Many of us have heard the theater analogy of worship services – God is the audience, the worship team help directs and it’s really the congregation who are the performers for God, the audience.
In our culture, it’s often backwards, and many times with more of a consumeristic mindset. Though we may not believe it technically, we lead and worship in this way:
- The people in the congregation are the audience
- Those involved in leading worship were the actors
- God is the prompter in worship
In a counter-cultural declaration, Kierkegaard flipped this around to say biblical worship should look like this:
- God is the audience (the only one worthy to judge and receive our worship)
- Those involved in leading worship are the “prompters” and help the congregation say and do things to glorify Jesus! They guide us on this worship journey. This can be one person, one instrument or it may be a full band and production team or a full orchestra and choir. These are our modern-day prompters and they work really hard at reminding us what to say, when and how.
- The people in the congregation are the “actors” or “performers” in worship, offering to God all that they are, loving Him completely with their heart, soul, mind, and strength.
This idea of prompter is interesting to me. Much like a prompter on a screen telling a speaker what to do or say next, the worship leader(s) has a job to prompt the congregation to say and do things that enhance worship. The best prompters do so without anyone really even realizing it.
Here are some thoughts on being the prompters in worship:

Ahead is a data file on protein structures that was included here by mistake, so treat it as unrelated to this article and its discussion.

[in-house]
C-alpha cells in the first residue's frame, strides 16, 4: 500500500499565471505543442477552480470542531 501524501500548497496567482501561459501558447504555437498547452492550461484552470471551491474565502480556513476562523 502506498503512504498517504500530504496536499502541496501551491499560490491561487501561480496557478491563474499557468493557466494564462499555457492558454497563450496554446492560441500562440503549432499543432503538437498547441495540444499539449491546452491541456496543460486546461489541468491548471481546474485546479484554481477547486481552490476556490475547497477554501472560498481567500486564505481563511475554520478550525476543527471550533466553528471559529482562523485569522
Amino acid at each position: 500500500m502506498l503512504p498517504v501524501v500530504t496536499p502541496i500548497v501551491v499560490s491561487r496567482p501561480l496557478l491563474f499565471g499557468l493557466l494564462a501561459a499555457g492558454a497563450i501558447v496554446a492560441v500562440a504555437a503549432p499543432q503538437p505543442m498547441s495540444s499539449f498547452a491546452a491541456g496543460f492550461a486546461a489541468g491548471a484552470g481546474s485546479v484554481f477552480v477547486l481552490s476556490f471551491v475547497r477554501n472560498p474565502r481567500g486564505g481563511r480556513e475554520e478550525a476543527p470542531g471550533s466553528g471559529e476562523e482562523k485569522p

Show it as much as you say – model it
Verbally inviting people to worship is important, but don’t forget that people will most likely do as you do, not as you say. Invite your team members to help model whole hearted and active worship.
Sense of a “job” as a worship team
Our job is to help everyone sing, to say words that allow them to worship, and to feel comfortable knowing that something is coming next. We’re creating moments for the congregation to experience God’s presence as they lift up the name of the Lord and worship him. So, the worship team both worships and does their job of helping others worship well.
It all works together
Everyone in the worship team can help move toward this goal of being great prompters in worship. Lighting operators can prompt, the video cues can prompt, the energetic and outwardly worshipful vocalist can prompt the congregation to worship, sing and give God glory. It’s not only the band, it’s all aspects of the team. As a leader of worship teams, think of ways to help each of your team members be involved in the prompting.
Great prompting requires knowing where you’re going
Being a great prompter is about knowing what your going and the ultimate goal. This all stems of planning, preparing and prayer. They key to all of this is to allow God to speak in and through you as you lead the church.